WOW View with Jennifer Mascall

Jennifer Mascall, artistic director of Mascall Dance and certified practitioner of Body-Mind Centering, will lead theĀ Weekend Workshop at WOW 2011 looking at how to draw movement research to artistic expression.

August 27 + 28 (a total of 6hrs): $85 + HST

To register, please contact: mascalldanceprojects@gmail.com

Please see our WOW page for Jennifer’s bio, her workshop description and for info. on how to save your spot in these exciting classes:

http://www.mascalldance.ca/way-out-west/

 

Lite

1. What are you currently reading? What do you do with your books when you are finished reading them?

To live, sometimes I think that all I need is a bicycle, a library card and an empty room. For one of my children’s birthdays, all of the kids cut out the insides of books to make secret pockets in them. The one my son still has is called ‘The Sins of My Fathers’.

 

2. Whose work are you currently drawn to in dance? Why?

I enjoyed seeing Arkadi Zaides’ work [July 7th]. His movement pushed from expression and he never relinquished his demand for humanism. He seemed to source movement impulses as a choreographer in a similar way to Dean Makarenko, a dazzling Canadian dancer.

 

3. What is one of the routines that you practice in your daily life as an artist?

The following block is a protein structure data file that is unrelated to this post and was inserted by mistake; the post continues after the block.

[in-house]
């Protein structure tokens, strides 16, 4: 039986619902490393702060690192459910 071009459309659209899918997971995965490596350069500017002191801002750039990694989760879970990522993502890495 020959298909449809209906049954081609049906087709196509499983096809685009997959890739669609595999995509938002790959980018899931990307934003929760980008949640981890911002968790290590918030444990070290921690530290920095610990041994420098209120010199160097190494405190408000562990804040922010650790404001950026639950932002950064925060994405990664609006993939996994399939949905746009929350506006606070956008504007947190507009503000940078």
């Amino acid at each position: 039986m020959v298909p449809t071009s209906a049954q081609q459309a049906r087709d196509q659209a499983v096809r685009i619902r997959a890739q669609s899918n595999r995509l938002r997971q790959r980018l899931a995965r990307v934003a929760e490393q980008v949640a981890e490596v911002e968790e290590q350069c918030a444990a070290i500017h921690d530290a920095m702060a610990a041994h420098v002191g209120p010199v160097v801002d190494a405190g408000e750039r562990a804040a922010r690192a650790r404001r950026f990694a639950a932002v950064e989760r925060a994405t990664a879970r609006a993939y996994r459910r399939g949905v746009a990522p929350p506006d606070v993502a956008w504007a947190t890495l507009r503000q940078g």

SInce 1980 I have had a daily practice of hatha yoga. I also cook and drive every day; both have taught me things about dance.

 

Heavy

1.How long have you been teaching?

When I started York University in 1970, I had taken classes at TDT once a week for two years. That first fall of university, I began teaching dance.

 

What was the first class that you ever taught?

The first class that I ever taught was to two small children at a summer cottage. We used the wringer washing machine as the beat – I was 14.

 

What is the most recent class that you taught?

My most recent teaching was a yoga class. I find that the silence of yoga allows as much rejuvenation as the asanas. Another recent teaching session was introducing a group to a Japanese involuntary movement practice that we have nicknamed “the wobblies”.

 

What are the similarities between your teaching, now and then?

A strain that has continued throughout, that I can see, is that I find a movement idea that is totally fulfilling and I want the class to be equally juiced by that. I try to pass on my lense and my reason for the interest.

 

What are the differences?

The differences now are that I can feel that I contain a lot of information about dance, movement and the body. I want to pass this information on the way that I understand it. When I was beginning, it was more ‘let’s figure out what this is about’…

 

2. What challenges do you see dance artists facing today?

It is hard to find a situation where students can learn to move across the floor. It is hard to find a place to study the history of contemporary dances so the wheel of ideas isn’t continually reinvented. It is hard to pay for class as a professional. It is hard to remain loyal when the work isn’t consistent. It is hard to be forced to be a renaissance artist when you are a specialist. It is hard for an arranger to be an artist.

 

3. What never changes?

That there are periods of momentum and periods of no momentum.